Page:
Brothers Drinks manufactures and co-packs a wide range of alcoholic and non-alcoholic beverages with both Roll on Pilfer Proof (ROPP) and crown bottle caps. This family company produces a variety of innovative flavours, and maintaining the freshness of the drinks is essential to their enviable reputation for quality.
To improve the quality and storage of their premium $1000 product, the R&D team at a leading Scottish whisky maker needed to optimise the design of their bottle stoppers. They decided that the strength and performance of their reusable stoppers could be ensured by systematic testing of the characteristics of both portions of the stoppers.
Cork extraction strength is mostly used in the development of uncorking solutions for Champagne and sparkling wines. It is critical to measure the extraction force of corks in order to maintain a balance between easy opening of bottles by consumers, whilst avoiding exploding corks.
The customer manufactures closures for the beverage industry. These include tamper-evident caps used on mineral waters and other soft drinks. The company wished to perform a compression test on the tamper evident ring, which could measure the maximum force used to ‘push it off‘ the cap.
For over a century Água de Luso has been one of Portugal's most famous names in mineral water. Água de Luso's mineral water is packaged in a variety of sizes of plastic (PET) bottles and it is essential that the caps on their bottles are easy to open, while at the same time applied tightly enough to ensure the bottles do not leak.
Sibel manufacture corks for the wine and spirits industry in the Champagne region of France. They pride themselves on working closely with their clients, taking into account their requirements and expectations for safety. A factor concerning Champagne and sparkling wine, in particular, is the risk of injury from a 'popped' cork when opening a bottle. Even when handled properly, pressure within the neck of the bottle means a cork could be released at approximately 100km/h.
The packaging of wine has great influence on the quality of the product delivered to the customer. Traditionally the method of closure has been the natural, or latterly synthetic, cork stopper. This solution, despite attaining high standards of sealing and taste preservation, can present problems for the end user attempting to remove the cork. As a result, the industry has developed alternative screw-cap designs aimed at achieving more consistent and reliable performance.
The rotational force needed to remove the closure spout from a sports cap body is measured using the Steinfurth Rotation Tester for Sport Closures mounted on a Mecmesin tensile tester. This ISBT test simulates a person biting or pulling on the spout when attached to a PET preform and requires specific tensile test equipment to meet the standard.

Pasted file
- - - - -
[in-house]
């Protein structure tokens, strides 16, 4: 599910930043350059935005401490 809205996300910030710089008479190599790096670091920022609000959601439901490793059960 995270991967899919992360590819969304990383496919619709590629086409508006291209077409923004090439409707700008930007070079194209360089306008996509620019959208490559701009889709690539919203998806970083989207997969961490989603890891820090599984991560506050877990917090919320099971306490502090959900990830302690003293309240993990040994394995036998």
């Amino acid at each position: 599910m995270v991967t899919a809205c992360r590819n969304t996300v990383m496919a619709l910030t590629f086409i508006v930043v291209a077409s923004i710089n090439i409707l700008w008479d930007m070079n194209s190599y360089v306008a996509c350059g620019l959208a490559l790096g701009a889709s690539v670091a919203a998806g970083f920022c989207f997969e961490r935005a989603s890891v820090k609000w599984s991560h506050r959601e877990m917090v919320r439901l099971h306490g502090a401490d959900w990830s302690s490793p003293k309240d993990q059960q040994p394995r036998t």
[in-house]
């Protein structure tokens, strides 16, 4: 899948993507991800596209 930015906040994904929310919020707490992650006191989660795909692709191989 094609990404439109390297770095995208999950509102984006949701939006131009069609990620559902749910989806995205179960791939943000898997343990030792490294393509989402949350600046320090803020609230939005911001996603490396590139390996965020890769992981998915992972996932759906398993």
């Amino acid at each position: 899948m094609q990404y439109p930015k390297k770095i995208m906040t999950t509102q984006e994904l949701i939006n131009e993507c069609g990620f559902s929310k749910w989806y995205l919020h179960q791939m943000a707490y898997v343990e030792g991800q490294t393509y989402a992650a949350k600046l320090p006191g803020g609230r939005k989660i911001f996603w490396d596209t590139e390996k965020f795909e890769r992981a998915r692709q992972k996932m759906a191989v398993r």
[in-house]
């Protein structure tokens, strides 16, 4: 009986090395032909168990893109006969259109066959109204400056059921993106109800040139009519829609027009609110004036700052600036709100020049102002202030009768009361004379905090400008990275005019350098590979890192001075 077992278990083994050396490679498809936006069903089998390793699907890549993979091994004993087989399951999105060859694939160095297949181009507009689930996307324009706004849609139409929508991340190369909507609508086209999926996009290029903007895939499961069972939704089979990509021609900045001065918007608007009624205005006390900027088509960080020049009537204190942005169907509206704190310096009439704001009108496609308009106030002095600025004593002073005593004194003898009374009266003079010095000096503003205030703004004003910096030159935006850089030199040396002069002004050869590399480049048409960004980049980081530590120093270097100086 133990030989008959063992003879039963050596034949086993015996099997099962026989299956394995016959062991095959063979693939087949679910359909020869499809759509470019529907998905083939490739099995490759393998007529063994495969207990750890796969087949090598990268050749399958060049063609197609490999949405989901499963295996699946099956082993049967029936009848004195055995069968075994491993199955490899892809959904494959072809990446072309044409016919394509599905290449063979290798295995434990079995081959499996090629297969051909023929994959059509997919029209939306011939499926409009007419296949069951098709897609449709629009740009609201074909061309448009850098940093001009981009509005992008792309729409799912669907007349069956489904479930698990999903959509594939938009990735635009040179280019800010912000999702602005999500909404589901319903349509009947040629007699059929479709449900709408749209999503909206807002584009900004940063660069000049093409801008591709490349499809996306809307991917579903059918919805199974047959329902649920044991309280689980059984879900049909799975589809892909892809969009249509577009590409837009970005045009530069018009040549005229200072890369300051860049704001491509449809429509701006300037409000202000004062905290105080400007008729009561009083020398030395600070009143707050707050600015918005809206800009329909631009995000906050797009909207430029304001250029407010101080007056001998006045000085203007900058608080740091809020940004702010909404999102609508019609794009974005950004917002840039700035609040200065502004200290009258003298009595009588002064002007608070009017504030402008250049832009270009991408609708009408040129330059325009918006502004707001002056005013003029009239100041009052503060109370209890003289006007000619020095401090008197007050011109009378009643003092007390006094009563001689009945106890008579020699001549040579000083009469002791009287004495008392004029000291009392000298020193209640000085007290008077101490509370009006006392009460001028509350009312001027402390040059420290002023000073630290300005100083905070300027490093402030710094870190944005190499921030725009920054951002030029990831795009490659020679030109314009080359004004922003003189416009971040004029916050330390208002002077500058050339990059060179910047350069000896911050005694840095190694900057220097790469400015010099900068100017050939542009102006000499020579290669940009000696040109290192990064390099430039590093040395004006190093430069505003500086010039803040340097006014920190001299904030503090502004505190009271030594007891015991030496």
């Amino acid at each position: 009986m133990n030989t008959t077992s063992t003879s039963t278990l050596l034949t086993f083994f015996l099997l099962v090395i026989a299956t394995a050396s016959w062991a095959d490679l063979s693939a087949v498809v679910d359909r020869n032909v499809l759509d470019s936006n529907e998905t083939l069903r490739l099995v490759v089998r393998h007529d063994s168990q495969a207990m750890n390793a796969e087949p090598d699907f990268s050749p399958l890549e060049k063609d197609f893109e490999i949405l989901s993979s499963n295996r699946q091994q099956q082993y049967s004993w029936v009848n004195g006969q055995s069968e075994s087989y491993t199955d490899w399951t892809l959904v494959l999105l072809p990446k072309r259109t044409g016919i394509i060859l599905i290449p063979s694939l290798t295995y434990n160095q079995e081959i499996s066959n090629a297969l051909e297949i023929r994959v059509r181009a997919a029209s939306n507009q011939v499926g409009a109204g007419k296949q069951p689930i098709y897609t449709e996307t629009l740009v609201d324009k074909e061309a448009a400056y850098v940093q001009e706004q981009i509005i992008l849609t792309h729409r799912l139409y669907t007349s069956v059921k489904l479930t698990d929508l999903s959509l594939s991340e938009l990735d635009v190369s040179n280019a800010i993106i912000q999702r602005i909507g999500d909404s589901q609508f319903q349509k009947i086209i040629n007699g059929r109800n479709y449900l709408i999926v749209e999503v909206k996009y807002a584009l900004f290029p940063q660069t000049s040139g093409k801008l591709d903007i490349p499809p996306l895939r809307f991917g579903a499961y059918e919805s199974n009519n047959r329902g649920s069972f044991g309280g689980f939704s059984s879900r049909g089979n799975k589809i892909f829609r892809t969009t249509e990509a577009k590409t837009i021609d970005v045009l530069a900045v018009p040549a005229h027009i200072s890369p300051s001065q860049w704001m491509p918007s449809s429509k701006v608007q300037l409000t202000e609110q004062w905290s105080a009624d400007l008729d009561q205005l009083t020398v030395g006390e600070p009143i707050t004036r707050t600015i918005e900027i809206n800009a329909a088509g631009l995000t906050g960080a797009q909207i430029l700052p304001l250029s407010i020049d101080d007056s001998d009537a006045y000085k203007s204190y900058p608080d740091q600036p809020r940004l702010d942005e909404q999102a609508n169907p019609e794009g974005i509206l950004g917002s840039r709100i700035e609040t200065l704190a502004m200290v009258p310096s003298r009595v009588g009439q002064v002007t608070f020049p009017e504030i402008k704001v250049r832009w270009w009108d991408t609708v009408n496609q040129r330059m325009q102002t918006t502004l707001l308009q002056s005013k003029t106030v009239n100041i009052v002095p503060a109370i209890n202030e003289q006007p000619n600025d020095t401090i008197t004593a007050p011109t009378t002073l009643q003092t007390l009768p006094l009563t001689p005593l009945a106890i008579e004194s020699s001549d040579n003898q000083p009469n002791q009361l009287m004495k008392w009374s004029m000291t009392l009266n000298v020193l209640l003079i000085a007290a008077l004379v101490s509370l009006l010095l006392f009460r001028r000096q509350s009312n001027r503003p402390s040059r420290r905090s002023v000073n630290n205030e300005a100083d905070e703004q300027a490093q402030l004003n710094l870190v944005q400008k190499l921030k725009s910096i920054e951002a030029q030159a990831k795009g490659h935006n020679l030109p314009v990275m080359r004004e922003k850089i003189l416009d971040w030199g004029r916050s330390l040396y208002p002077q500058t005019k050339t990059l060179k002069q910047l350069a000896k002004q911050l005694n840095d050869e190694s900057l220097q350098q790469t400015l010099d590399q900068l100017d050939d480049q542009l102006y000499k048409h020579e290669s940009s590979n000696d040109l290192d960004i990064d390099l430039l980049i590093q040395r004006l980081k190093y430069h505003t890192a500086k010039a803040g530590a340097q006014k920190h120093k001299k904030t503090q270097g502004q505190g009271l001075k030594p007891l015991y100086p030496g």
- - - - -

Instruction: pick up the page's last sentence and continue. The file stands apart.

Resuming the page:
The pull force needed to separate the tear-off membrane base from the spout of the sports closure is measured using a custom fixture. This ISBT test measures the tensile strength of the assembled product.
Barry M Cosmetics Ltd. are the leading British colour cosmetics brand, offering a comprehensive range of products for face, eyes, lips and nails. Their heritage began in 1982, by recognising the gap in the market for fashionable, on trend, vibrant colour choices in the cosmetics industry. The company’s reputation centres not only on drama and high quality, but also a strict policy to be cruelty-free in the testing of finished products and ingredients, in-house or within their supply chain.
A manufacturer of a wide range of skin, hair-care, make-up and sun-care products based in Greece needed to replace their outdated torque testers with up-to-date digital torque testers to guarantee production quality and to ensure their products remained sealed.
A repeatable test system to check the opening force of flip cap lids, accommodating 3 different diameter caps with minimal fixture changeover. Prevention of accidental loadcell damage was also a pre-requisite as this had been a problem previously at Betts Ltd. (now part of Albea).
A bench-top testing system was required to repeatably test the pull-off force on a variety of cosmetic containers. The system needed to allow a relatively high volume of containers to be tested with the minimum level of training required for users.
The customer also required a torque tester to determine the torque necessary to operate the lipstick barrel.
The Royal Botanic Gardens, Kew have undertaken an international conservation initiative to preserve seed specimens of over 24,000 plant species, protecting them from extinction at the Millennium Seed Bank at Wakehurst Place, West Sussex. Scientists at the Millennium Seed Bank required a simple, yet consistently accurate method of achieving a hermetic seal on the seed bottle caps.
Pfeiffer, based in Germany, (and now part of AptarGroup) are a leading manufacturer of atomisers and dosing systems for the pharmaceutical and cosmetics industries. The company required a torque test unit to measure the application and release torque of their pump products.
A system was required to measure the push-on force and removal force of an injection-moulded cap from a new design of oil can. The innovative design of the cap was opened by applying a downward pressure to the back, so flipping up the front portion allowing the oil to be poured. Both the push-on and pull-off tests needed to be completed without removing the oil can from the fixture.